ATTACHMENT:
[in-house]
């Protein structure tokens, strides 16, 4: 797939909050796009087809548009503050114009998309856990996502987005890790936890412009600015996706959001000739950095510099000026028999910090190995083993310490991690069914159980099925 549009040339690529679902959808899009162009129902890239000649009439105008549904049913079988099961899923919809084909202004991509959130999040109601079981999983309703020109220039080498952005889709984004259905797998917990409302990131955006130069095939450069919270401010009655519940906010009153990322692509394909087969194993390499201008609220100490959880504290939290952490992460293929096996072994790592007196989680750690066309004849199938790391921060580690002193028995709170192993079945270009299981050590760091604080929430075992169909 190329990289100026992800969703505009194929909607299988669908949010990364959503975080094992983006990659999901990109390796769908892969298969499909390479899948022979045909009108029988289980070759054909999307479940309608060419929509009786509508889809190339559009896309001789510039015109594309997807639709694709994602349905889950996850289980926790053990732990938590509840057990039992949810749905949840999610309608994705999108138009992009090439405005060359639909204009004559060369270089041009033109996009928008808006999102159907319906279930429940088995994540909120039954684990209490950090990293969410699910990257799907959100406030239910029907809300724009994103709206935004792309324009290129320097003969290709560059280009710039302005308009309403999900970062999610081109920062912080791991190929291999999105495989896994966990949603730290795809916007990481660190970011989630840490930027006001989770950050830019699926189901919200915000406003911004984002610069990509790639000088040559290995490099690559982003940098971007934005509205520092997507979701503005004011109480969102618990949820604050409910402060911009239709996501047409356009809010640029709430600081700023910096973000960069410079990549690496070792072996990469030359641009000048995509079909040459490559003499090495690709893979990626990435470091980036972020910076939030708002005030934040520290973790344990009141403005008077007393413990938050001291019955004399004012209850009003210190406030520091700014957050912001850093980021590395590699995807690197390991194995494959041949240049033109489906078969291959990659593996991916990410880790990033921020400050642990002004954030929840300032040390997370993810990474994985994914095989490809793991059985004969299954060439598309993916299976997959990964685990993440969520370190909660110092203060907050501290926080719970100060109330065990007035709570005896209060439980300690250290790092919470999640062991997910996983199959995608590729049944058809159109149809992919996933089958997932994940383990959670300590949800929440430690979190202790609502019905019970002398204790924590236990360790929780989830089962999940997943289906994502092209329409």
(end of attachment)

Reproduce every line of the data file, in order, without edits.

[in-house]
């Protein structure tokens, strides 16, 4: 797939909050796009087809548009503050114009998309856990996502987005890790936890412009600015996706959001000739950095510099000026028999910090190995083993310490991690069914159980099925 549009040339690529679902959808899009162009129902890239000649009439105008549904049913079988099961899923919809084909202004991509959130999040109601079981999983309703020109220039080498952005889709984004259905797998917990409302990131955006130069095939450069919270401010009655519940906010009153990322692509394909087969194993390499201008609220100490959880504290939290952490992460293929096996072994790592007196989680750690066309004849199938790391921060580690002193028995709170192993079945270009299981050590760091604080929430075992169909 190329990289100026992800969703505009194929909607299988669908949010990364959503975080094992983006990659999901990109390796769908892969298969499909390479899948022979045909009108029988289980070759054909999307479940309608060419929509009786509508889809190339559009896309001789510039015109594309997807639709694709994602349905889950996850289980926790053990732990938590509840057990039992949810749905949840999610309608994705999108138009992009090439405005060359639909204009004559060369270089041009033109996009928008808006999102159907319906279930429940088995994540909120039954684990209490950090990293969410699910990257799907959100406030239910029907809300724009994103709206935004792309324009290129320097003969290709560059280009710039302005308009309403999900970062999610081109920062912080791991190929291999999105495989896994966990949603730290795809916007990481660190970011989630840490930027006001989770950050830019699926189901919200915000406003911004984002610069990509790639000088040559290995490099690559982003940098971007934005509205520092997507979701503005004011109480969102618990949820604050409910402060911009239709996501047409356009809010640029709430600081700023910096973000960069410079990549690496070792072996990469030359641009000048995509079909040459490559003499090495690709893979990626990435470091980036972020910076939030708002005030934040520290973790344990009141403005008077007393413990938050001291019955004399004012209850009003210190406030520091700014957050912001850093980021590395590699995807690197390991194995494959041949240049033109489906078969291959990659593996991916990410880790990033921020400050642990002004954030929840300032040390997370993810990474994985994914095989490809793991059985004969299954060439598309993916299976997959990964685990993440969520370190909660110092203060907050501290926080719970100060109330065990007035709570005896209060439980300690250290790092919470999640062991997910996983199959995608590729049944058809159109149809992919996933089958997932994940383990959670300590949800929440430690979190202790609502019905019970002398204790924590236990360790929780989830089962999940997943289906994502092209329409």